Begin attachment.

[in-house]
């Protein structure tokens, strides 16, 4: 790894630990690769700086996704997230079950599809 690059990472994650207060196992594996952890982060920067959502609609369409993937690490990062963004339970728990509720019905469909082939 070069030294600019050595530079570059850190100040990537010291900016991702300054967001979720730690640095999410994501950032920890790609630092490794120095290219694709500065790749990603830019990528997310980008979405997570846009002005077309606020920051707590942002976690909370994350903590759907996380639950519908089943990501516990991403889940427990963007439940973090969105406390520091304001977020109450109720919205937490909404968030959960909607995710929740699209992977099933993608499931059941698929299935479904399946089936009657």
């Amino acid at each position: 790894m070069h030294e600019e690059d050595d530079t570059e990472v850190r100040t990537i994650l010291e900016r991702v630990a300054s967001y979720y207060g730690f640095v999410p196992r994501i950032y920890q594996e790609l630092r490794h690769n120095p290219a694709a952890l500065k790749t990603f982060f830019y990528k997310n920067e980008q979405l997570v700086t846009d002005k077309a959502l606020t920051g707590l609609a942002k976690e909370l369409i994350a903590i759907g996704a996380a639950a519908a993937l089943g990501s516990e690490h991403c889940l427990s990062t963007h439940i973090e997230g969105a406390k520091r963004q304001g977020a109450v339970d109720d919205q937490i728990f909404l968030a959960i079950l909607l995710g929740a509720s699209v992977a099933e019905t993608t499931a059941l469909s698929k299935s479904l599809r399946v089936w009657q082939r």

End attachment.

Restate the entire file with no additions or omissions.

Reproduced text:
[in-house]
């Protein structure tokens, strides 16, 4: 790894630990690769700086996704997230079950599809 690059990472994650207060196992594996952890982060920067959502609609369409993937690490990062963004339970728990509720019905469909082939 070069030294600019050595530079570059850190100040990537010291900016991702300054967001979720730690640095999410994501950032920890790609630092490794120095290219694709500065790749990603830019990528997310980008979405997570846009002005077309606020920051707590942002976690909370994350903590759907996380639950519908089943990501516990991403889940427990963007439940973090969105406390520091304001977020109450109720919205937490909404968030959960909607995710929740699209992977099933993608499931059941698929299935479904399946089936009657």
């Amino acid at each position: 790894m070069h030294e600019e690059d050595d530079t570059e990472v850190r100040t990537i994650l010291e900016r991702v630990a300054s967001y979720y207060g730690f640095v999410p196992r994501i950032y920890q594996e790609l630092r490794h690769n120095p290219a694709a952890l500065k790749t990603f982060f830019y990528k997310n920067e980008q979405l997570v700086t846009d002005k077309a959502l606020t920051g707590l609609a942002k976690e909370l369409i994350a903590i759907g996704a996380a639950a519908a993937l089943g990501s516990e690490h991403c889940l427990s990062t963007h439940i973090e997230g969105a406390k520091r963004q304001g977020a109450v339970d109720d919205q937490i728990f909404l968030a959960i079950l909607l995710g929740a509720s699209v992977a099933e019905t993608t499931a059941l469909s698929k299935s479904l599809r399946v089936w009657q082939r």